5E Best Name For A “Leader” Class?

Best name?

  • Herald

    Votes: 7 7.1%
  • Banneret

    Votes: 3 3.0%
  • Captain

    Votes: 17 17.2%
  • Warlord

    Votes: 25 25.3%
  • Marshal

    Votes: 37 37.4%
  • Mark

    Votes: 0 0.0%
  • Other - let us know!

    Votes: 12 12.1%
  • Commander

    Votes: 18 18.2%
  • Warden

    Votes: 8 8.1%
  • Sentinel

    Votes: 0 0.0%

  • Total voters
    99
Yep - which runs headfirst into the problem of whether a PC should be in position of telling other PCs what to do and expecting them to do it; because that's exactly what a leader-of-warriors Warlord does: it gives orders that are to be followed.
Leadership is by no means restricted to giving orders that must be followed, indeed, even with the possession of authority to give such orders, leadership can still be entirely lacking.

This is the crux of the issue with ANY leader-type class: regardless of its name its base function is to tell other PCs what to do.
So, it's been mentioned several times in this thread, already, but, no, that's not what a "leader" was, not in 4e, where it very specifically was called out in the description of the Role, that Leader did not require the character be 'party leader,' and not in concept.

The question I have for you, Lanefan, is why do you need it to mean something you dislike, rather than accepting the definitions the fans of the role & the concept actually use? What is the benefit you derive from willfully misinterpreting what others want out of the game?
 
Hmm, yeah The whole "OMG, you're not the boss of me" thing is a canard. The various classes are experts in their own fields, up to a point, and I would expect various different characters to take the lead depending on what was happening. This notion of allowing each character the occasional hero moment is, in fact, generally a sign of a well run game. If you have a character who's forte is small unit tactics, there's nothing wrong with them taking the lead in that area. That isn't even remotely the same thing as being in charge of other characters or the party.
 

Lanefan

Victoria Rules
Leadership is by no means restricted to giving orders that must be followed, indeed, even with the possession of authority to give such orders, leadership can still be entirely lacking.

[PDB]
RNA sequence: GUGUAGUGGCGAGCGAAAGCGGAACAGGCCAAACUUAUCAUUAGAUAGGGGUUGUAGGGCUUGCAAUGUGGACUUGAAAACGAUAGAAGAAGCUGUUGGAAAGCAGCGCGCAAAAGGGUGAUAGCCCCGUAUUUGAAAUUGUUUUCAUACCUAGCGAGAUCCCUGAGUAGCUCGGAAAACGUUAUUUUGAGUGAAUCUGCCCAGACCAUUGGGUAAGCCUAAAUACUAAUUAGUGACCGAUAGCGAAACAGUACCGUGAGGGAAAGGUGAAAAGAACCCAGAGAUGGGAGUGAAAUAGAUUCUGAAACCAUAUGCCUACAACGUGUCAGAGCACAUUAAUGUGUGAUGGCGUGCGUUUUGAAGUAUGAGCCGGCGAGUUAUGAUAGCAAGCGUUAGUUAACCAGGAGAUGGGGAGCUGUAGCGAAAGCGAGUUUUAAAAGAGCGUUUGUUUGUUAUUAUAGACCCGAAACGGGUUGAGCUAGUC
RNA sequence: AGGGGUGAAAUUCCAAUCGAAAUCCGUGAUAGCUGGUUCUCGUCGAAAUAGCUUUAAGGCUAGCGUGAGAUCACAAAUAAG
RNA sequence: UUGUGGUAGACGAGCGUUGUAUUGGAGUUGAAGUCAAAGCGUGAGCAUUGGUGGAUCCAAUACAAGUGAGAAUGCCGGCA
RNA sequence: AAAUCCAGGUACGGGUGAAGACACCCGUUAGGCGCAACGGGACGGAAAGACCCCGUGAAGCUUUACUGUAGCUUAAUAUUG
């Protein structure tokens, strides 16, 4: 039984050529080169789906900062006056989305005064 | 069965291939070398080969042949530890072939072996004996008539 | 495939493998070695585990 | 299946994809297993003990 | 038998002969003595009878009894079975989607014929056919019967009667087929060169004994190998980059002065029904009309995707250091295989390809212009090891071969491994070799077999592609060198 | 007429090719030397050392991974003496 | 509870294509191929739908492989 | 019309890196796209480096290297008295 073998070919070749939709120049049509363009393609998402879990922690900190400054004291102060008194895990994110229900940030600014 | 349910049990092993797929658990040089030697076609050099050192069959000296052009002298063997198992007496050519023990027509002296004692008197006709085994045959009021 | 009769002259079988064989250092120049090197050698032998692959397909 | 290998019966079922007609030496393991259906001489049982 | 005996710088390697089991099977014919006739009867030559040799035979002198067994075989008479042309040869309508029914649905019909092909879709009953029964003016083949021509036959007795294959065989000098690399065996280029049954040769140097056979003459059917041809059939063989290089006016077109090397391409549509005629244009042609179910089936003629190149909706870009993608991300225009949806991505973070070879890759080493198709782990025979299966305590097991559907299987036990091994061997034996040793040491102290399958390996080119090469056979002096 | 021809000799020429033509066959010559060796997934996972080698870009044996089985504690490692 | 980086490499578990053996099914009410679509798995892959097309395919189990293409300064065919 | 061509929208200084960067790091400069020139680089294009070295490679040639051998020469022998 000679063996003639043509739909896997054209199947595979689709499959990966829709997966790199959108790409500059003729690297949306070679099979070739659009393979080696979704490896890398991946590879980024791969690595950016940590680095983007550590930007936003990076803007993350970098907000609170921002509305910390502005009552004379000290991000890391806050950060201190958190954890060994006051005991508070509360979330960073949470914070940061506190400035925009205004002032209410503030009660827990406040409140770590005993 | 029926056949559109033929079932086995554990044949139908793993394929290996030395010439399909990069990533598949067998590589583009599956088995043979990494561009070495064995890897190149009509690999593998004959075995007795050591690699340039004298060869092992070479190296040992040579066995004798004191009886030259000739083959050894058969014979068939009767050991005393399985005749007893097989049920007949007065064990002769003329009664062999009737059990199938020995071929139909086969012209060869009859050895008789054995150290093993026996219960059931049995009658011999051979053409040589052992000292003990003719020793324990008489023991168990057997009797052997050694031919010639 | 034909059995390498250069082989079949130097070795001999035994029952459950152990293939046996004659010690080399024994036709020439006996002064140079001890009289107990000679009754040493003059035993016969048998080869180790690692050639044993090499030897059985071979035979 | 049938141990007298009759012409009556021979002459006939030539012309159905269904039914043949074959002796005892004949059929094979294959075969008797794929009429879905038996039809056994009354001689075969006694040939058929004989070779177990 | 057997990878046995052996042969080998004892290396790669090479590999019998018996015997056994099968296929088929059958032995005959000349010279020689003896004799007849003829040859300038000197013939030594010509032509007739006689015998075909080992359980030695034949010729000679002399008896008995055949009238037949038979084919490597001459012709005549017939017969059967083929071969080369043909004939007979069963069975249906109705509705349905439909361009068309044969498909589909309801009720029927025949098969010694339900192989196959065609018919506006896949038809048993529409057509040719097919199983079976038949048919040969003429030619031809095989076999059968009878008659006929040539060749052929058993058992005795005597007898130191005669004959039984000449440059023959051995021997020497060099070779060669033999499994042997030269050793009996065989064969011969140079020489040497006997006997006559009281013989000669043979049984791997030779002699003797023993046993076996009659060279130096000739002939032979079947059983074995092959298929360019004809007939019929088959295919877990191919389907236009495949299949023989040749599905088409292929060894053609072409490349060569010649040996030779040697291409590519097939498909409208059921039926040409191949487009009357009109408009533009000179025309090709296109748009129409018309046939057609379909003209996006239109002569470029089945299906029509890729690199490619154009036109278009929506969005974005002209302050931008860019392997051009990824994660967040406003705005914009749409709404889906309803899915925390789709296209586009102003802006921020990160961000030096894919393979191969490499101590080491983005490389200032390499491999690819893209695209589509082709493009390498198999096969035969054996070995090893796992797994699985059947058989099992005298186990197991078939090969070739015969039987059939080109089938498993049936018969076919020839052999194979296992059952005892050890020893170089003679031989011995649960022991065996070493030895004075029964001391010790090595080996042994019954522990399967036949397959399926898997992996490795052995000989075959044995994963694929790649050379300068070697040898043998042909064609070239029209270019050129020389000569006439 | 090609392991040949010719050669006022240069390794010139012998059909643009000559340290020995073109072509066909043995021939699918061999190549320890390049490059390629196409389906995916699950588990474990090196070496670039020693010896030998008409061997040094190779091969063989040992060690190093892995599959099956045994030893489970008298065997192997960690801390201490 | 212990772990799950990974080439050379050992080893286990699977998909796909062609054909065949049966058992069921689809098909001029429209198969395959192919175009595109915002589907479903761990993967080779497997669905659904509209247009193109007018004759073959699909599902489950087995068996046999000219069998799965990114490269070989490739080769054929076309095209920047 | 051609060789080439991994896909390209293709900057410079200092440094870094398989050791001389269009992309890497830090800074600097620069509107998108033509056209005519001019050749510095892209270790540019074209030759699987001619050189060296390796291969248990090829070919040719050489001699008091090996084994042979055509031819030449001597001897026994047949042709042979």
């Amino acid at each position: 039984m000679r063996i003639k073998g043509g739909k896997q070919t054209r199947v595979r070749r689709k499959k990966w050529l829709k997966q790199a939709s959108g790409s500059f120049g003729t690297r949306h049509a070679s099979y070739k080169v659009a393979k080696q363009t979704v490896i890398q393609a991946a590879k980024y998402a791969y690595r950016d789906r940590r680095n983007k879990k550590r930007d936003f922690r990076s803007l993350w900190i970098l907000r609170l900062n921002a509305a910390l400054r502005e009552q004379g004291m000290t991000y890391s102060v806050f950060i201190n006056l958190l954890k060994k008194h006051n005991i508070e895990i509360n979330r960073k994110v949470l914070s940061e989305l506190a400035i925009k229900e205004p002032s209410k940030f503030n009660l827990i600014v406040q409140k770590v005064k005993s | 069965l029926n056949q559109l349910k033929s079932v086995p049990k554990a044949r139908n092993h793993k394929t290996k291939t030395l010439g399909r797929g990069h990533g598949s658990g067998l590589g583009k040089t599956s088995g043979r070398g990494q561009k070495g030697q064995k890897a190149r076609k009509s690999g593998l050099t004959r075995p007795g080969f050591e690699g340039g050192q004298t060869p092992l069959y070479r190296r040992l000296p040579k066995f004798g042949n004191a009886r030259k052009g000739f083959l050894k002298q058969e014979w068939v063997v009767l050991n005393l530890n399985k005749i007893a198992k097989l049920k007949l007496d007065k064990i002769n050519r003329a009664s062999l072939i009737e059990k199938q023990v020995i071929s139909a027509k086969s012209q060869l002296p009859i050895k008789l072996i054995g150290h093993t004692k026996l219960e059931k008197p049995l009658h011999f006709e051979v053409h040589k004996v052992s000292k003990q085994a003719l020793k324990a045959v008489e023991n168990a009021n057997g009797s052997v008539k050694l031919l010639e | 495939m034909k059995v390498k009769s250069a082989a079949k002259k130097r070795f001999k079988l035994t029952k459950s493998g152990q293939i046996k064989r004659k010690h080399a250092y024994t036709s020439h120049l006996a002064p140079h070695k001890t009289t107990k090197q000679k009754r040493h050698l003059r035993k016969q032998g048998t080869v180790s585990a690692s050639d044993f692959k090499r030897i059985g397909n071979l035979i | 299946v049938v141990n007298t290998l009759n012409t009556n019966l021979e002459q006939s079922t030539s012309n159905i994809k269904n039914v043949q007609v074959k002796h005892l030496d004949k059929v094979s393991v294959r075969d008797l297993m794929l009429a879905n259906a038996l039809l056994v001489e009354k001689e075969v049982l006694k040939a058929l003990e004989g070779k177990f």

Oh it certainly can; real-world history is rife with examples.

But the issue isn't the lack of leadership, it's the possession of authority to lead in the first place.

This comes up in the PC party setting whenever someone rolls up a character with noble status. That character automatically has reason to assume the other PCs will do what they're told, largely because the noble PC has for all its life been surrounded by people whose job it is to do what they're told. As player I've been on both sides of this one - I've had a noble character, and had characters in parties with nobles. It never went smoothly. :)

So, it's been mentioned several times in this thread, already, but, no, that's not what a "leader" was, not in 4e, where it very specifically was called out in the description of the Role, that Leader did not require the character be 'party leader,' and not in concept.
Yeah, I don't know what the 4e designers were thinking here: they took a term that clearly means one thing and then tried as hard as they could to change the definition to something else. It was something that made me facepalm as soon as I first read the 4e PH and DMG: they used the wrong term. Dumb idea then, dumb idea now.

The question I have for you, Lanefan, is why do you need it to mean something you dislike, rather than accepting the definitions the fans of the role & the concept actually use? What is the benefit you derive from willfully misinterpreting what others want out of the game?
Sorry, but I'm one of those people who tends to define and interpret words according to their common usage. When I see "leader" I read it to mean "someone who leads" - and a large part of leadership, in a party setting, is getting other people - in this case the PCs - to follow you.

@Fenris-77 - you're absolutely right about the character whose forte is small-unit tactics taking point when such things are called for; but that character should then be called a Tactician, not a [insert synonym for Leader or Commander here].
 
But the issue isn't the lack of leadership, it's the possession of authority to lead in the first place.
And, to be perfectly clear:
The Leader role implied no such authority, in fact, it specifically stated it did not, to avoid confusion.
The Warlord class held no such authority, rather it modeled leadership skill/talent, tactical acumen & the like.
The RL definition of the Warlord strongly implies the absence or defiance of legitimate authority.

So if that's the issue, it's a very specific type of issue. Starts with "non-".

This comes up in the PC party setting whenever someone rolls up a character with noble status.
OK, yes, in the case of the 5e Background, it could, in theory. If the PC is a sitting noble rather than a deposed or adventuring youngest-son or the like, and if any of the PCs are commoners or lesser nobles owing fealty to him, and if the adventures take place in his territory.
Maybe.
Or it could be a technicality that the party uses to their advantage on occasion, but, due to mutual respect within the group, has no bearing on it's dynamics.

Yeah, I don't know what the 4e designers were thinking here: they took a term that clearly means one thing and then tried as hard as they could to change the definition to something else.